The overall length of the main body of the catheter from the manifold to the distal tip thereof depends on the insertion site selected by the physician. When inserted in the right jugular vein, the main body of the catheter from manifold to tip is preferably 26 cm in length with an 11 cm distal segment. For the left jugular site, the main body of the catheter is approximately 30 cm in length with the distal segment being 15 cm. As suggested, the distal segment 102 includes a collapsible tubular member 202 for inserting the distal segment with stiffening cannula 109 inserted in tubular member 201 over wire guide 110 through a well-known smaller diameter peel-away introducer sheath (not shown). The introducer sheath which should be no more than 10 cm in length. This will allow the distal segment to be inserted into the sheath with the distal tip protruding slightly beyond the distal end of the sheath before it is peeled away.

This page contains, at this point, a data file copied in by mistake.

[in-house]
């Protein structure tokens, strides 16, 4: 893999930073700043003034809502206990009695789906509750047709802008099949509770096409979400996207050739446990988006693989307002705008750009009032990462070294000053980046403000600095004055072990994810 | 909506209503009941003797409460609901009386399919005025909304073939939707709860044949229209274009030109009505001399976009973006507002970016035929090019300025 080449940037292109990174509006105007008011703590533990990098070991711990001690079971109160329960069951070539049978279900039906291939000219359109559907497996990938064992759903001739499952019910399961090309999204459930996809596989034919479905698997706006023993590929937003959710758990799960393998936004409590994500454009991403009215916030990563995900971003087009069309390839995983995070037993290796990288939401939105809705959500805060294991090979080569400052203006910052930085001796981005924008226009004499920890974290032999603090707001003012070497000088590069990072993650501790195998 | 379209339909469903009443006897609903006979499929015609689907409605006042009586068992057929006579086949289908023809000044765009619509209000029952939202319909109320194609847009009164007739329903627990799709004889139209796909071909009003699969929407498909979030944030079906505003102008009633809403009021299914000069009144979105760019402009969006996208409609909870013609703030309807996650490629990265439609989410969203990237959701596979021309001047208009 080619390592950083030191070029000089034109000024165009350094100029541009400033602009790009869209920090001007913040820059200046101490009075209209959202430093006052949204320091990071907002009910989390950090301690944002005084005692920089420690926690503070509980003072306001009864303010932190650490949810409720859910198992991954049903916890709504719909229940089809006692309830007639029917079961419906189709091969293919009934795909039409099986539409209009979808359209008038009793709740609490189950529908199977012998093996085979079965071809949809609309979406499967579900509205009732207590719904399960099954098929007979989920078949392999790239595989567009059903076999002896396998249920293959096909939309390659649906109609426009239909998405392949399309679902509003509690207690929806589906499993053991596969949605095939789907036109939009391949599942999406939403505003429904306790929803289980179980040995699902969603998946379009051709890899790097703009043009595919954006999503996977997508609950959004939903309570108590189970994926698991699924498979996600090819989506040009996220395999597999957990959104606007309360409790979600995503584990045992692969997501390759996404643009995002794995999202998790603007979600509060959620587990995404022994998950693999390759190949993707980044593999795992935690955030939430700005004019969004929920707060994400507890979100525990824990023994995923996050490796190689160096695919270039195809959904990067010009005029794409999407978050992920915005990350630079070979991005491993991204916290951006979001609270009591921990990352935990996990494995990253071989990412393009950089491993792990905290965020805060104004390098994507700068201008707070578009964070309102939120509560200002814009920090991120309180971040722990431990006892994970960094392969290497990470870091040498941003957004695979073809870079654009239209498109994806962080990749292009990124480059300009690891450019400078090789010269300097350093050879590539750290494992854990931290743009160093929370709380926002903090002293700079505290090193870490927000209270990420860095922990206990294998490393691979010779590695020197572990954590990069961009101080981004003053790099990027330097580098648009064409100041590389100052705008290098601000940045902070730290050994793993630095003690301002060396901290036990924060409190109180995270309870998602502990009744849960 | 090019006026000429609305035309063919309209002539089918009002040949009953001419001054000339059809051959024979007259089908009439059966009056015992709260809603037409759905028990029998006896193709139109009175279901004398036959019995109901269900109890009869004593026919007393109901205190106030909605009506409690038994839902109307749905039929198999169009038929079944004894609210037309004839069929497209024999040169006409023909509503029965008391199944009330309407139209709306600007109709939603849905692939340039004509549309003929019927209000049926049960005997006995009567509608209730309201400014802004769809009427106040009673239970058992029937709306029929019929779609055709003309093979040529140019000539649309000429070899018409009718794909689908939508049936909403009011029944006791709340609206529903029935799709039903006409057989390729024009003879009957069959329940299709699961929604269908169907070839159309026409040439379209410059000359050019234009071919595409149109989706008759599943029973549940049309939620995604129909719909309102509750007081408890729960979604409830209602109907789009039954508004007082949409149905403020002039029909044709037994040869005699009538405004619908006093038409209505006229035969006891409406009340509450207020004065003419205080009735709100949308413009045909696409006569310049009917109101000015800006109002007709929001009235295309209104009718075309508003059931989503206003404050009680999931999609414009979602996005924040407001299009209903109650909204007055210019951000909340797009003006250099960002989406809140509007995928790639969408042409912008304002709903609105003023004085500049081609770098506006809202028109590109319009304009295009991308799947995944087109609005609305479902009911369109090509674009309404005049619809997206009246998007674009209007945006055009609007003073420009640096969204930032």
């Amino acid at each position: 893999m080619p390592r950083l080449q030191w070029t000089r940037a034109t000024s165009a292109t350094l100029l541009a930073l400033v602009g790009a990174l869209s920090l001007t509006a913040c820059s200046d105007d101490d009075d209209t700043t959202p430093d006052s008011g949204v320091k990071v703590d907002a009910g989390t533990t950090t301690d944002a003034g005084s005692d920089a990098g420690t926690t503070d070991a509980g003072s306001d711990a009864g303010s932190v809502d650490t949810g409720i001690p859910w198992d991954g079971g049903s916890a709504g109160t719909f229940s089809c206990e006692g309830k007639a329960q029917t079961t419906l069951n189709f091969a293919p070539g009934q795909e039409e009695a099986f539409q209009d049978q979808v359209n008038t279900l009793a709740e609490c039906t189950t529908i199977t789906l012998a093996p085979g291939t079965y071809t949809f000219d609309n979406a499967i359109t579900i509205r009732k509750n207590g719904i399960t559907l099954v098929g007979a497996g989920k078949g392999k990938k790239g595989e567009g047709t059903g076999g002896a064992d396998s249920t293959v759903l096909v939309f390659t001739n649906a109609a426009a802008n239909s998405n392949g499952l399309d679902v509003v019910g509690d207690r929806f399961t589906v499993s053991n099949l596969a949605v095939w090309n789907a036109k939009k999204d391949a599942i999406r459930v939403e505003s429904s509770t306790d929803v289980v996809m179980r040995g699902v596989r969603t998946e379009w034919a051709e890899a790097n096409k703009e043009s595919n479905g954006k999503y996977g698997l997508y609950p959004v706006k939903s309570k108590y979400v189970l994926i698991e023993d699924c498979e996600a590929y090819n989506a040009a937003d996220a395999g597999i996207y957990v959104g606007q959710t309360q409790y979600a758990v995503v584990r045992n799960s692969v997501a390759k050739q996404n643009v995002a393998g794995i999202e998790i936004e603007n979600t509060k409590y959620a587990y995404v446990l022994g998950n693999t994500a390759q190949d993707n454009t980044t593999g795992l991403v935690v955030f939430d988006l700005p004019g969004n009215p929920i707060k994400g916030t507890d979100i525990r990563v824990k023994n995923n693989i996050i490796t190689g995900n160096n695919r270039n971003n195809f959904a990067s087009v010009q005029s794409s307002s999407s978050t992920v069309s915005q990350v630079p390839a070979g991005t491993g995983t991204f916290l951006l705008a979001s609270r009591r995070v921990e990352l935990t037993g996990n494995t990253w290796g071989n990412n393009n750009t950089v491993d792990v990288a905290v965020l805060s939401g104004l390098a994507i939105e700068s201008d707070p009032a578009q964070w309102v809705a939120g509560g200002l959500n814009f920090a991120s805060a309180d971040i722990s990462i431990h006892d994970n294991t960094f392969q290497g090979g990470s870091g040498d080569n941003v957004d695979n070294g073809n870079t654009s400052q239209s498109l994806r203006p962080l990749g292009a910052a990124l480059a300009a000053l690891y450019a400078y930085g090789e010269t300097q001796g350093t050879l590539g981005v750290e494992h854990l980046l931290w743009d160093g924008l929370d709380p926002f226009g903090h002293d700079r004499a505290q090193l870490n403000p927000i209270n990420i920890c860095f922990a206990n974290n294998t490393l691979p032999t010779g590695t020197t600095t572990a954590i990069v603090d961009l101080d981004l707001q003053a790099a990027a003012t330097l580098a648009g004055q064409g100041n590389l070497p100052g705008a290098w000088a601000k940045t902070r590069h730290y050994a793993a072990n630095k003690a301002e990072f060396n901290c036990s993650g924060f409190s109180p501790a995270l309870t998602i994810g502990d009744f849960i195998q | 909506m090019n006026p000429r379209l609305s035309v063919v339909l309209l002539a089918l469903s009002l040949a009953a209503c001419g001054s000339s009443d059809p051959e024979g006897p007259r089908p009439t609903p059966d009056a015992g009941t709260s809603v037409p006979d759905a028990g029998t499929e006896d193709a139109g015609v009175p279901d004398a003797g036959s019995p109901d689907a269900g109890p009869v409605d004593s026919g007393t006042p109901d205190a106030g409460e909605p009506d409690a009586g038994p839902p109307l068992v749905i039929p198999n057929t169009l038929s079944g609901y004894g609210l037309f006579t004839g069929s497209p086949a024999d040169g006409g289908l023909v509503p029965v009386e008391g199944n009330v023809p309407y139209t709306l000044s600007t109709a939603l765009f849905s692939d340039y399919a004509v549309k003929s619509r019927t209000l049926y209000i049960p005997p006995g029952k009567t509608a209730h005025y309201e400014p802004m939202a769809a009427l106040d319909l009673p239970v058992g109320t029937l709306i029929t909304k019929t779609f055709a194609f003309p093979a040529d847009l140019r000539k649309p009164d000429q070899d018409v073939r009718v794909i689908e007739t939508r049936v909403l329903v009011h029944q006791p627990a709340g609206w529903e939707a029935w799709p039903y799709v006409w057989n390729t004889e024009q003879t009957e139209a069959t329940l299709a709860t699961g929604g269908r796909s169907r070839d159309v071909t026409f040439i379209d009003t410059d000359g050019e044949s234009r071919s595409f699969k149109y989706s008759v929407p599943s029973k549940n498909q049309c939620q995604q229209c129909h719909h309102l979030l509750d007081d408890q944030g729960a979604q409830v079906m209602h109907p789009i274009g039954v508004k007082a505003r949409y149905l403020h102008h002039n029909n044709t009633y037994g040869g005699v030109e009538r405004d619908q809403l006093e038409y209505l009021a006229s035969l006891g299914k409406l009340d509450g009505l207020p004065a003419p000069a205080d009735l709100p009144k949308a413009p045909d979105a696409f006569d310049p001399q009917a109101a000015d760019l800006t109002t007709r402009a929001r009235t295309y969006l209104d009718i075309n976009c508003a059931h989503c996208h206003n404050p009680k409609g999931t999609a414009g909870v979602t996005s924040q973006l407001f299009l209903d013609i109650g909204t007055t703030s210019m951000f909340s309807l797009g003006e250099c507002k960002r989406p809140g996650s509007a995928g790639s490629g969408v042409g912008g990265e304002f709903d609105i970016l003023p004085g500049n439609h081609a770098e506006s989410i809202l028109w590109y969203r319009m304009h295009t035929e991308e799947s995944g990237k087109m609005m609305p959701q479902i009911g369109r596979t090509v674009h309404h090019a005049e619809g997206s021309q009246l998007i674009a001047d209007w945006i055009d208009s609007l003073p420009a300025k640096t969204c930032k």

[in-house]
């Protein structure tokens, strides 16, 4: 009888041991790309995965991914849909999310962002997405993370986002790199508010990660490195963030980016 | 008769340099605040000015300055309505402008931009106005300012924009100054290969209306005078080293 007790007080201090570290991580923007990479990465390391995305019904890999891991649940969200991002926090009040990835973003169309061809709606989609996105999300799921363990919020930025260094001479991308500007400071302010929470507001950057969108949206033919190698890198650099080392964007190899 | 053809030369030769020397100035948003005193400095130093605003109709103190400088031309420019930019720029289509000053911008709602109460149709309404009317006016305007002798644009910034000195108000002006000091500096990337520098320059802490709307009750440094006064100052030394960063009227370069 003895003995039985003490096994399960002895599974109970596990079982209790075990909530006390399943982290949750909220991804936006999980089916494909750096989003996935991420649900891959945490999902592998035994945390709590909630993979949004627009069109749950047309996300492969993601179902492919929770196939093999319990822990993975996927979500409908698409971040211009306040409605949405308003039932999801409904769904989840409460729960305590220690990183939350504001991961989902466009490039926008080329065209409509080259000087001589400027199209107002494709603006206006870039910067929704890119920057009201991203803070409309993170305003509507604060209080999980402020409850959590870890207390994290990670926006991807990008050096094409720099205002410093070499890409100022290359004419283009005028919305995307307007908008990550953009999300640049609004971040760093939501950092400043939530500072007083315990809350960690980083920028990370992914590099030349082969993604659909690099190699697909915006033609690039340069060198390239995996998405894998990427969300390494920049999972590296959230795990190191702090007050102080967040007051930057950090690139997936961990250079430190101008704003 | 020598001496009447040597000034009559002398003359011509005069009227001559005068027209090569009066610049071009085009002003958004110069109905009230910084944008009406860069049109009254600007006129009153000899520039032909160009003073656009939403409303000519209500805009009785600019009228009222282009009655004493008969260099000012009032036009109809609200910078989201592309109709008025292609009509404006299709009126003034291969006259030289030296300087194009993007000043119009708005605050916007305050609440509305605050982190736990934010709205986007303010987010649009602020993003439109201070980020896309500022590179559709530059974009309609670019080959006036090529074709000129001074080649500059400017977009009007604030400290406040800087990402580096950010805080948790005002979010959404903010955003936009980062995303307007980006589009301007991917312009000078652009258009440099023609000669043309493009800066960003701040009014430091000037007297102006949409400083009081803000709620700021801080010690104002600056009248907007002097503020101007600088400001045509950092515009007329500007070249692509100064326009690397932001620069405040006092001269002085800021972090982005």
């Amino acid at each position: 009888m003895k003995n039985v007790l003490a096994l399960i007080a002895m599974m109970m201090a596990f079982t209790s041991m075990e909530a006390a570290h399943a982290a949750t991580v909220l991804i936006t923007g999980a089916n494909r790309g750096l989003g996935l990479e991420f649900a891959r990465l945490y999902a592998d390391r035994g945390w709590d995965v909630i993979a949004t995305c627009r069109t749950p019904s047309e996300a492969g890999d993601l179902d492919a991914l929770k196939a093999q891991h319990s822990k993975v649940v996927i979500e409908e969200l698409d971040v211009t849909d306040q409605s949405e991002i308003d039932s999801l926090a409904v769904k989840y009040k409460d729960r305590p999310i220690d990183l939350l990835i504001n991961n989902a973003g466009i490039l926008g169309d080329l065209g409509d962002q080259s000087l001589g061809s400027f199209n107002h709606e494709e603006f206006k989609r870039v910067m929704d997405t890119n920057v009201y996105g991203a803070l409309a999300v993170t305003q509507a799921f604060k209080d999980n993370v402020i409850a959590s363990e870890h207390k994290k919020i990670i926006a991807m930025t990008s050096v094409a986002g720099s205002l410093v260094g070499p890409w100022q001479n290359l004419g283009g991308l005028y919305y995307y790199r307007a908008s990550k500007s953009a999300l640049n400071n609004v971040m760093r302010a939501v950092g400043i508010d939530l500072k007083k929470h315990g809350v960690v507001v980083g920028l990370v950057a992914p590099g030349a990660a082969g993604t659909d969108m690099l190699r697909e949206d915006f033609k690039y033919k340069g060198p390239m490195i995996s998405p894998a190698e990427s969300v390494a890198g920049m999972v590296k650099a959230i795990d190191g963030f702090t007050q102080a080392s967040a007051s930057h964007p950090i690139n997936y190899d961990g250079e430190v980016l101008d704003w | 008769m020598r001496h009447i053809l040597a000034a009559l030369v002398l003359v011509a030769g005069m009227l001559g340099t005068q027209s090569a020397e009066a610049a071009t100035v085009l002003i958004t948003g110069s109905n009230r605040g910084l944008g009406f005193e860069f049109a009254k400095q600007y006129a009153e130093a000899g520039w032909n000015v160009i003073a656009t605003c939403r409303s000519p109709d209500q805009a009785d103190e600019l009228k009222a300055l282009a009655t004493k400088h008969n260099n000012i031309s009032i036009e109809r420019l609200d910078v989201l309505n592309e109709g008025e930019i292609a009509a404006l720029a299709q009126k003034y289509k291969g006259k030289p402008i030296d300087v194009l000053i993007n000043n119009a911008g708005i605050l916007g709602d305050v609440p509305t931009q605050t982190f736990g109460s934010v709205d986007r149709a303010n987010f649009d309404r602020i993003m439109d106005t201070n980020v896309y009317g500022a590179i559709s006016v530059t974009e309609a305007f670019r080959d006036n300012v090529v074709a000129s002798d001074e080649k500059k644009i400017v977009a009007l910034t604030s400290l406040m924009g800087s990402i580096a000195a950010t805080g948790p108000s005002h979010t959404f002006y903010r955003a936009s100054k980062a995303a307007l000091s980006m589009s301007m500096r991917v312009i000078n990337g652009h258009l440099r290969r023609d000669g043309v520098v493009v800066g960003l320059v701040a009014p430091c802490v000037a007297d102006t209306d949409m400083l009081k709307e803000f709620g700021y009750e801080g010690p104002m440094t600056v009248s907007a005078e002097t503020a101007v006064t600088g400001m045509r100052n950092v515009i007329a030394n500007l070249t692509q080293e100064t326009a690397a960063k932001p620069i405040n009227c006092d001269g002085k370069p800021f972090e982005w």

Depicted in FIG. 2 is a cross-sectional view of distal segment 102 along the line 2--2 of FIG. 1. Distal segment 102 includes thick-walled elongated tubular member 201 and thin-walled elongated tubular member 202 attached laterally to member 202 and collapsible thereon. The thick-walled tubular member includes first wall 203 surrounding first longitudinal passageway 204 included therein. This first longitudinal passageway is designated a negative pressure intake lumen for receiving blood from the vessel of a patient for hemodialysis treatment. By way of example, the thickness of first wall 203 is approximately 0.020" with the cross-sectional diameter of passageway 204 being approximately 0.080". The distal end of the negative pressure intake lumen may be outwardly tapered to prevent clotting and the collection of blood clots thereon. The dimensions of tubular member 201 and negative pressure lumen 204 allow for blood flow rates of 350-400 ml per minute without collapsing.